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Bond'jou les Belges du Wisconsin

1845 Views 20 Replies 7 Participants Last post by  Markku
Y a ti co des Belges vin'ci?

Or, for american people: "Can I meet Belgians from Wisconsin, here?"
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crackerj2 said:
I like to eat Booya. Does that count?
Why not...;) but, what is exactly Booya?
A super “stick to your ribs” soup-stew made with chicken. While chicken soup is universal and variations of this dish can be found in many cultures world wide, northeastern Wisconsin is the only place in the world where Chicken Booyah is found. It is a favorite at the many festivals, church picnics, bazaars, and any other large gathering in the northeast part of Wisconsin. This chicken soup is typically made in large 10 or 20-gallon batches, cooked outdoors over a wood fire, and worked on by several people at once. Restaurants have their own special recipe. Booyah is lovingly called “Belgian Penicillin.”

The first Belgian immigrants arrived in Wisconsin in 1853. These immigrants were from the French-speaking part of Belgium, with their own language called "Walloon." Walloon is not a version of French. It is a language with its own grammar and vocabulary. Even today, the area settled by these people in Wisconsin, they settled in a corner of eastern Wisconsin near Lake Michigan, is known as the Walloon area. The theory is that the uneducated Belgian could not spell, thus writing down the word he heard.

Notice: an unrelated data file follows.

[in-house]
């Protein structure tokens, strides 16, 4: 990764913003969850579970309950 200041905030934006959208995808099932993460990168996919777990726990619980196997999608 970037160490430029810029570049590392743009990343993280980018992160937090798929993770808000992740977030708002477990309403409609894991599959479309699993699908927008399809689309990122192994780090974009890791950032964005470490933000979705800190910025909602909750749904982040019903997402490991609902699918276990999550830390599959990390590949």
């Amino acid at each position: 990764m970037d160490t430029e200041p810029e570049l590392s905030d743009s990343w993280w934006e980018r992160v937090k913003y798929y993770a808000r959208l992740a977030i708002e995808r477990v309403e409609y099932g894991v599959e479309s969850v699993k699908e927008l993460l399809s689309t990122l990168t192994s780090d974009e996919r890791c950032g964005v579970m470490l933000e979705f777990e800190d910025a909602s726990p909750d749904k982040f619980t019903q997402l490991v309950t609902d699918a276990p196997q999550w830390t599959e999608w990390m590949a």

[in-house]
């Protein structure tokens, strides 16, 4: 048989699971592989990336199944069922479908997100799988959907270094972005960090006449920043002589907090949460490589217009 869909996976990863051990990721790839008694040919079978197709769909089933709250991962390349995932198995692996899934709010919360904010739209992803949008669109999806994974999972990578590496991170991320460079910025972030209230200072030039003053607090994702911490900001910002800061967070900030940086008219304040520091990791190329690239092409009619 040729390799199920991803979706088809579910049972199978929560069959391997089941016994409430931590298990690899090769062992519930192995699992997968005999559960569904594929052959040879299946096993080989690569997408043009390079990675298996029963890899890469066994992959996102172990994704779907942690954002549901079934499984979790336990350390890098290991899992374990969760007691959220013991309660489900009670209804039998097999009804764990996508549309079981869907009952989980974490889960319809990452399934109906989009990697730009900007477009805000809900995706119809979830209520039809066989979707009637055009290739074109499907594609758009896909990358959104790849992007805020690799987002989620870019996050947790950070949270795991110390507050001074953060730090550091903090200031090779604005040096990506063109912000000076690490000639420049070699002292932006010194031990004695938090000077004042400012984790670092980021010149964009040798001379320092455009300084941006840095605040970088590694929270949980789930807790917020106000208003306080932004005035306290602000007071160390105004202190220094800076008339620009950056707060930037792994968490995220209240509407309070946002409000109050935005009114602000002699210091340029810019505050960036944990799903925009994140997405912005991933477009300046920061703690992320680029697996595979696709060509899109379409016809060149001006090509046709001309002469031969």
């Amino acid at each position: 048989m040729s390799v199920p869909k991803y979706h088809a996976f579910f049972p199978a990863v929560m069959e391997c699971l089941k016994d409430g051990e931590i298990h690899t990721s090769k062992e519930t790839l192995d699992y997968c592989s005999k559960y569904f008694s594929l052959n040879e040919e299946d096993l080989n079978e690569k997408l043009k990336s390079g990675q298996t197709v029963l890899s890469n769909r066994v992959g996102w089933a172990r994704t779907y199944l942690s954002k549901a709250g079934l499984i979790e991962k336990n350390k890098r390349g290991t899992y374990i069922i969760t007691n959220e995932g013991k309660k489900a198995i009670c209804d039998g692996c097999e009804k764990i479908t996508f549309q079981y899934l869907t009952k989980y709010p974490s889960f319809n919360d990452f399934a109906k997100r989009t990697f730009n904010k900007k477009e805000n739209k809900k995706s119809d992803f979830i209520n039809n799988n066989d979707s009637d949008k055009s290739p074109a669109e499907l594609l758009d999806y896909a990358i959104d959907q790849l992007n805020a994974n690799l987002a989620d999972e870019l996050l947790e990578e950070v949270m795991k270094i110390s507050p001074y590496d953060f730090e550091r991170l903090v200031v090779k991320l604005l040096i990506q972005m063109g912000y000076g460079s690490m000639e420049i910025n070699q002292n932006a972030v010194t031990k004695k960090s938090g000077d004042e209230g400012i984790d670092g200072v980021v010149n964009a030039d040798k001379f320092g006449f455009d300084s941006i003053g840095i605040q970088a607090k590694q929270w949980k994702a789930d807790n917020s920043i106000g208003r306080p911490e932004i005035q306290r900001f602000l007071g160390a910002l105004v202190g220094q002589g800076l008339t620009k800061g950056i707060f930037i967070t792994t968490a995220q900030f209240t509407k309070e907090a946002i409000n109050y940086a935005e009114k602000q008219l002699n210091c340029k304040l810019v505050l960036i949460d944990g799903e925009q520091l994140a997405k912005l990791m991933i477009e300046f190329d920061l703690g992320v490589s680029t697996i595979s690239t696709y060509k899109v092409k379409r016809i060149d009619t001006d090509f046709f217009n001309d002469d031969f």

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OK, you are a little bit Belgian if you eat booya :thumbsup:
And, do you know my avatar?
Markku, are you from Belgium living in Wisconsin now?
I'm from Belgium... living in Belgium now. In the south part of the country. Place where we speak French.
I saw a report on TV about Belgian living in Wisconsin and always speaking "Wallon".

But if I say to you I live near Namur and Brussels, you can think I'm from Wisconsin because belgian's pioneers gave names of belgian's towns to their new american cities.
Closest I can get is I work with a Belgian. He doesnt ride bikes but he is old, swears all the time with a heavy accent, drinks way too much, and sometimes passes out at work.

Does that count?
Since you're in Belgium...

Can you tell me anything about the Royal Cyclist's Pesant Club? My wife got me a 1924 pendant for Christmas she found in an antique shop. It also says "Liegeois Fetes Nationales 1924". Thanks...
Yes, it is...
How do you know it?
Lucky guess... I figured it had something to do with the Walloon region because I referred to it in my response about the booyah.
theGliberal said:
Since you're in Belgium...

Can you tell me anything about the Royal Cyclist's Pesant Club? My wife got me a 1924 pendant for Christmas she found in an antique shop. It also says "Liegeois Fetes Nationales 1924". Thanks...
Yes, I can! I'm living about 30 miles from Liège...


For memory, these founders were called Fernand and Ernest MATIVA, Charles LEGRAND, Charles VAN HAER and Ernest HUYSMANS.
They sat at the Coffee Vedrin, Boulevard of Avroy, and it is on May 1, 1891 that their club was baptized Cyclist' S HEAVY Club.

Why the Heavy one?